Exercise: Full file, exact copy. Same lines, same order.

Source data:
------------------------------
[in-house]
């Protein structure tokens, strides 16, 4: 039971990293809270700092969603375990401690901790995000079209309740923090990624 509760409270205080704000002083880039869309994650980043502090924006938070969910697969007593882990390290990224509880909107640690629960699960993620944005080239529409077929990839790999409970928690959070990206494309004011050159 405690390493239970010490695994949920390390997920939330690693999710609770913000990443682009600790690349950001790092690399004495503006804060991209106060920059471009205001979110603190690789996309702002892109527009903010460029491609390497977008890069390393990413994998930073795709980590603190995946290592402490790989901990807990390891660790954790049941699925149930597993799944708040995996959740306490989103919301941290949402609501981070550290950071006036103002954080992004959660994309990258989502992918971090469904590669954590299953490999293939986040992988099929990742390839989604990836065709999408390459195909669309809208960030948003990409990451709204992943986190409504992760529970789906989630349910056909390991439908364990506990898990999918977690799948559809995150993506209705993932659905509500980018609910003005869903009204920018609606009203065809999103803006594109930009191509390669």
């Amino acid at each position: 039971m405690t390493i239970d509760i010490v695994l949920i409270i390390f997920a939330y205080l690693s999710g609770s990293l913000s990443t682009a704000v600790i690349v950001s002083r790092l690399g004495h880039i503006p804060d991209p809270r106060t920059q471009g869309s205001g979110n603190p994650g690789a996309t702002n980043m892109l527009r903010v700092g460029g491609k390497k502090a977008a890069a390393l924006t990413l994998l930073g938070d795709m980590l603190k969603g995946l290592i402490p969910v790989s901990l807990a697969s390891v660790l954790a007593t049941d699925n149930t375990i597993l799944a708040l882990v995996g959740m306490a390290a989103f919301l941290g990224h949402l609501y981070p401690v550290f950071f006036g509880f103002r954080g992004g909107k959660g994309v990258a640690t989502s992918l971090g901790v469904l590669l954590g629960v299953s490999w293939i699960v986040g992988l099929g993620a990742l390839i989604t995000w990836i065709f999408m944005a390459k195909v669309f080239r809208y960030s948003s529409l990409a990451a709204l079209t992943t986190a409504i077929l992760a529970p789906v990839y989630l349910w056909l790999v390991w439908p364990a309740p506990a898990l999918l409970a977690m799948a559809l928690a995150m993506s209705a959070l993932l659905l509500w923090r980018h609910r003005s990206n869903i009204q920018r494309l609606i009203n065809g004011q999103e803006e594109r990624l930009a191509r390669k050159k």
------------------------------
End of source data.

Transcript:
[in-house]
């Protein structure tokens, strides 16, 4: 039971990293809270700092969603375990401690901790995000079209309740923090990624 509760409270205080704000002083880039869309994650980043502090924006938070969910697969007593882990390290990224509880909107640690629960699960993620944005080239529409077929990839790999409970928690959070990206494309004011050159 405690390493239970010490695994949920390390997920939330690693999710609770913000990443682009600790690349950001790092690399004495503006804060991209106060920059471009205001979110603190690789996309702002892109527009903010460029491609390497977008890069390393990413994998930073795709980590603190995946290592402490790989901990807990390891660790954790049941699925149930597993799944708040995996959740306490989103919301941290949402609501981070550290950071006036103002954080992004959660994309990258989502992918971090469904590669954590299953490999293939986040992988099929990742390839989604990836065709999408390459195909669309809208960030948003990409990451709204992943986190409504992760529970789906989630349910056909390991439908364990506990898990999918977690799948559809995150993506209705993932659905509500980018609910003005869903009204920018609606009203065809999103803006594109930009191509390669």
């Amino acid at each position: 039971m405690t390493i239970d509760i010490v695994l949920i409270i390390f997920a939330y205080l690693s999710g609770s990293l913000s990443t682009a704000v600790i690349v950001s002083r790092l690399g004495h880039i503006p804060d991209p809270r106060t920059q471009g869309s205001g979110n603190p994650g690789a996309t702002n980043m892109l527009r903010v700092g460029g491609k390497k502090a977008a890069a390393l924006t990413l994998l930073g938070d795709m980590l603190k969603g995946l290592i402490p969910v790989s901990l807990a697969s390891v660790l954790a007593t049941d699925n149930t375990i597993l799944a708040l882990v995996g959740m306490a390290a989103f919301l941290g990224h949402l609501y981070p401690v550290f950071f006036g509880f103002r954080g992004g909107k959660g994309v990258a640690t989502s992918l971090g901790v469904l590669l954590g629960v299953s490999w293939i699960v986040g992988l099929g993620a990742l390839i989604t995000w990836i065709f999408m944005a390459k195909v669309f080239r809208y960030s948003s529409l990409a990451a709204l079209t992943t986190a409504i077929l992760a529970p789906v990839y989630l349910w056909l790999v390991w439908p364990a309740p506990a898990l999918l409970a977690m799948a559809l928690a995150m993506s209705a959070l993932l659905l509500w923090r980018h609910r003005s990206n869903i009204q920018r494309l609606i009203n065809g004011q999103e803006e594109r990624l930009a191509r390669k050159k």